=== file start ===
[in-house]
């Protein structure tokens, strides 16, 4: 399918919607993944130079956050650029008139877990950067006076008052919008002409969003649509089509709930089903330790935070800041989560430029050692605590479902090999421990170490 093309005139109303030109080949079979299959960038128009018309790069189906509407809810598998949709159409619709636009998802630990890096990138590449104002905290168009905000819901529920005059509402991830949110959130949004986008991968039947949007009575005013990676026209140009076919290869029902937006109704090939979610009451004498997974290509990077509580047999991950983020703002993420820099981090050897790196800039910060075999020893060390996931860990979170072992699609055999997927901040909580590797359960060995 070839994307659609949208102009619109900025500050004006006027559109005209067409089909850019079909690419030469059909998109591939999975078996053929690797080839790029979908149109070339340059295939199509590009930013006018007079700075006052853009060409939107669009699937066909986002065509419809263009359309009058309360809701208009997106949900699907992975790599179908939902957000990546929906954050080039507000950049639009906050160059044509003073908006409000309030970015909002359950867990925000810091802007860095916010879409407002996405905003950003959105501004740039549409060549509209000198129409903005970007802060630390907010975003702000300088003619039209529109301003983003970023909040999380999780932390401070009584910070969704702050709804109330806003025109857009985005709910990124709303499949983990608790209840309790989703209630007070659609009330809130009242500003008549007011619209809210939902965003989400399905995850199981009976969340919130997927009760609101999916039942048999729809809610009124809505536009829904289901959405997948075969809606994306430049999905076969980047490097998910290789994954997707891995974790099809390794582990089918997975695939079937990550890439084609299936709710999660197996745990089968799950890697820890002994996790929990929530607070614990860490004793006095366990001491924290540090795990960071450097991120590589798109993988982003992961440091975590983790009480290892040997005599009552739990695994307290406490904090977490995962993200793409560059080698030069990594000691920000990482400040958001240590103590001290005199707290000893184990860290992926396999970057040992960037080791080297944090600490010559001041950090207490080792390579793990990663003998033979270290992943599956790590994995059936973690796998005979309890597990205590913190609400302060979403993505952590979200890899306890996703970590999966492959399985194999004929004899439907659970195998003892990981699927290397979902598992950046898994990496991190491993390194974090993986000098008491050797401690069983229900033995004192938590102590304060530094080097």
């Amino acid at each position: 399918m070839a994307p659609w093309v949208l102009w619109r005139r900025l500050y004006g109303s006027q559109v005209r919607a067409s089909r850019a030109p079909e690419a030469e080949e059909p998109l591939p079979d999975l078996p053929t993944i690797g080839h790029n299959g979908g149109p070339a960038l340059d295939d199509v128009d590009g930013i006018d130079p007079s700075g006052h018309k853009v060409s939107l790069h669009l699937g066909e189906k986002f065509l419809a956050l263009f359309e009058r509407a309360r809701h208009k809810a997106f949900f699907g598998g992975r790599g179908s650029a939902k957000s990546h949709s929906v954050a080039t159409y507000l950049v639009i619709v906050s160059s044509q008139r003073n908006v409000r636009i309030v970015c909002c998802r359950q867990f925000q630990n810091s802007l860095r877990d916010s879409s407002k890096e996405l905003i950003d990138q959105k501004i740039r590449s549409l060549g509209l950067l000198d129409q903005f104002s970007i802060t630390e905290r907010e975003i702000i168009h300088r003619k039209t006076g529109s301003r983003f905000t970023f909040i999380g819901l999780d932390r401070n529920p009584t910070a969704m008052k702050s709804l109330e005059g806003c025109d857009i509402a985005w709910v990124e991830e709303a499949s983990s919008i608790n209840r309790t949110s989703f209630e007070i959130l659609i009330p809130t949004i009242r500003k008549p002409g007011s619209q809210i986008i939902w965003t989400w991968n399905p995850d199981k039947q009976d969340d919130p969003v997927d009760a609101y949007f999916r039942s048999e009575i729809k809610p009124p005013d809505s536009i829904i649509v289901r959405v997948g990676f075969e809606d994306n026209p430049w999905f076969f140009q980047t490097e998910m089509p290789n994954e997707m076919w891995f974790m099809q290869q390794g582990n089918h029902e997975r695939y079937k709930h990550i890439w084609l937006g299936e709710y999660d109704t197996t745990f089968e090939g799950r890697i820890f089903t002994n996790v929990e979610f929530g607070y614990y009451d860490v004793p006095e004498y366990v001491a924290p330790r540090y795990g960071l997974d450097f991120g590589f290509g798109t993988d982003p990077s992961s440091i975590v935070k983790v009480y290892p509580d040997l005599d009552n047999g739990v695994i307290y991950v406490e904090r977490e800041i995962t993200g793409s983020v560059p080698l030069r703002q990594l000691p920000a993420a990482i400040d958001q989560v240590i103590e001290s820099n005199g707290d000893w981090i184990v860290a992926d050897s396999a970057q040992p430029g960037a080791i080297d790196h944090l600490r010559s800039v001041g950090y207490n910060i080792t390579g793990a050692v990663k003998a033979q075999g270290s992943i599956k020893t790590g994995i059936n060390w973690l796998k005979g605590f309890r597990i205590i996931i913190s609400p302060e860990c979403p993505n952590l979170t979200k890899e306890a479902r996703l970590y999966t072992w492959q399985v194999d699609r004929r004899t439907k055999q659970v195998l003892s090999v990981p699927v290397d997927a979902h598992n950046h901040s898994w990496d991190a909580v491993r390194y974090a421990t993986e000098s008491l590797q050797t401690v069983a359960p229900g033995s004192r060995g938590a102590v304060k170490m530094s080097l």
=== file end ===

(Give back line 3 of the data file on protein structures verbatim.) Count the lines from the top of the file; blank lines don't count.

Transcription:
């Amino acid at each position: 399918m070839a994307p659609w093309v949208l102009w619109r005139r900025l500050y004006g109303s006027q559109v005209r919607a067409s089909r850019a030109p079909e690419a030469e080949e059909p998109l591939p079979d999975l078996p053929t993944i690797g080839h790029n299959g979908g149109p070339a960038l340059d295939d199509v128009d590009g930013i006018d130079p007079s700075g006052h018309k853009v060409s939107l790069h669009l699937g066909e189906k986002f065509l419809a956050l263009f359309e009058r509407a309360r809701h208009k809810a997106f949900f699907g598998g992975r790599g179908s650029a939902k957000s990546h949709s929906v954050a080039t159409y507000l950049v639009i619709v906050s160059s044509q008139r003073n908006v409000r636009i309030v970015c909002c998802r359950q867990f925000q630990n810091s802007l860095r877990d916010s879409s407002k890096e996405l905003i950003d990138q959105k501004i740039r590449s549409l060549g509209l950067l000198d129409q903005f104002s970007i802060t630390e905290r907010e975003i702000i168009h300088r003619k039209t006076g529109s301003r983003f905000t970023f909040i999380g819901l999780d932390r401070n529920p009584t910070a969704m008052k702050s709804l109330e005059g806003c025109d857009i509402a985005w709910v990124e991830e709303a499949s983990s919008i608790n209840r309790t949110s989703f209630e007070i959130l659609i009330p809130t949004i009242r500003k008549p002409g007011s619209q809210i986008i939902w965003t989400w991968n399905p995850d199981k039947q009976d969340d919130p969003v997927d009760a609101y949007f999916r039942s048999e009575i729809k809610p009124p005013d809505s536009i829904i649509v289901r959405v997948g990676f075969e809606d994306n026209p430049w999905f076969f140009q980047t490097e998910m089509p290789n994954e997707m076919w891995f974790m099809q290869q390794g582990n089918h029902e997975r695939y079937k709930h990550i890439w084609l937006g299936e709710y999660d109704t197996t745990f089968e090939g799950r890697i820890f089903t002994n996790v929990e979610f929530g607070y614990y009451d860490v004793p006095e004498y366990v001491a924290p330790r540090y795990g960071l997974d450097f991120g590589f290509g798109t993988d982003p990077s992961s440091i975590v935070k983790v009480y290892p509580d040997l005599d009552n047999g739990v695994i307290y991950v406490e904090r977490e800041i995962t993200g793409s983020v560059p080698l030069r703002q990594l000691p920000a993420a990482i400040d958001q989560v240590i103590e001290s820099n005199g707290d000893w981090i184990v860290a992926d050897s396999a970057q040992p430029g960037a080791i080297d790196h944090l600490r010559s800039v001041g950090y207490n910060i080792t390579g793990a050692v990663k003998a033979q075999g270290s992943i599956k020893t790590g994995i059936n060390w973690l796998k005979g605590f309890r597990i205590i996931i913190s609400p302060e860990c979403p993505n952590l979170t979200k890899e306890a479902r996703l970590y999966t072992w492959q399985v194999d699609r004929r004899t439907k055999q659970v195998l003892s090999v990981p699927v290397d997927a979902h598992n950046h901040s898994w990496d991190a909580v491993r390194y974090a421990t993986e000098s008491l590797q050797t401690v069983a359960p229900g033995s004192r060995g938590a102590v304060k170490m530094s080097l």